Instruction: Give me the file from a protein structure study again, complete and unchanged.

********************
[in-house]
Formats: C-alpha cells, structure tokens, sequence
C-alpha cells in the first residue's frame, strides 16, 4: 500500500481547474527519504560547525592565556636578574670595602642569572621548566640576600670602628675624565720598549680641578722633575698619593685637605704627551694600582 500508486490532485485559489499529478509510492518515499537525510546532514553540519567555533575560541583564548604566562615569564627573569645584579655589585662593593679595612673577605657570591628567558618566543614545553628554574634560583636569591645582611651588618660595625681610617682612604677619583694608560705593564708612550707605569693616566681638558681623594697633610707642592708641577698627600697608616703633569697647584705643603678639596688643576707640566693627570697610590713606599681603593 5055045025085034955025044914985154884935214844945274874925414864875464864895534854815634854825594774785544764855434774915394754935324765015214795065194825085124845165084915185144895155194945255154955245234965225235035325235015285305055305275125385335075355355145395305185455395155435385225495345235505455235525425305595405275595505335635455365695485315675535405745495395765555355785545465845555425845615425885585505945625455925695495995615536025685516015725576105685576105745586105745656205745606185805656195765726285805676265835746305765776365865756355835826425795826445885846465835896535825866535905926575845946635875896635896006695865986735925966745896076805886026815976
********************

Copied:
[in-house]
Formats: C-alpha cells, structure tokens, sequence
C-alpha cells in the first residue's frame, strides 16, 4: 500500500481547474527519504560547525592565556636578574670595602642569572621548566640576600670602628675624565720598549680641578722633575698619593685637605704627551694600582 500508486490532485485559489499529478509510492518515499537525510546532514553540519567555533575560541583564548604566562615569564627573569645584579655589585662593593679595612673577605657570591628567558618566543614545553628554574634560583636569591645582611651588618660595625681610617682612604677619583694608560705593564708612550707605569693616566681638558681623594697633610707642592708641577698627600697608616703633569697647584705643603678639596688643576707640566693627570697610590713606599681603593 5055045025085034955025044914985154884935214844945274874925414864875464864895534854815634854825594774785544764855434774915394754935324765015214795065194825085124845165084915185144895155194945255154955245234965225235035325235015285305055305275125385335075355355145395305185455395155435385225495345235505455235525425305595405275595505335635455365695485315675535405745495395765555355785545465845555425845615425885585505945625455925695495995615536025685516015725576105685576105745586105745656205745606185805656195765726285805676265835746305765776365865756355835826425795826445885846465835896535825866535905926575845946635875896635896006695865986735925966745896076805886026815976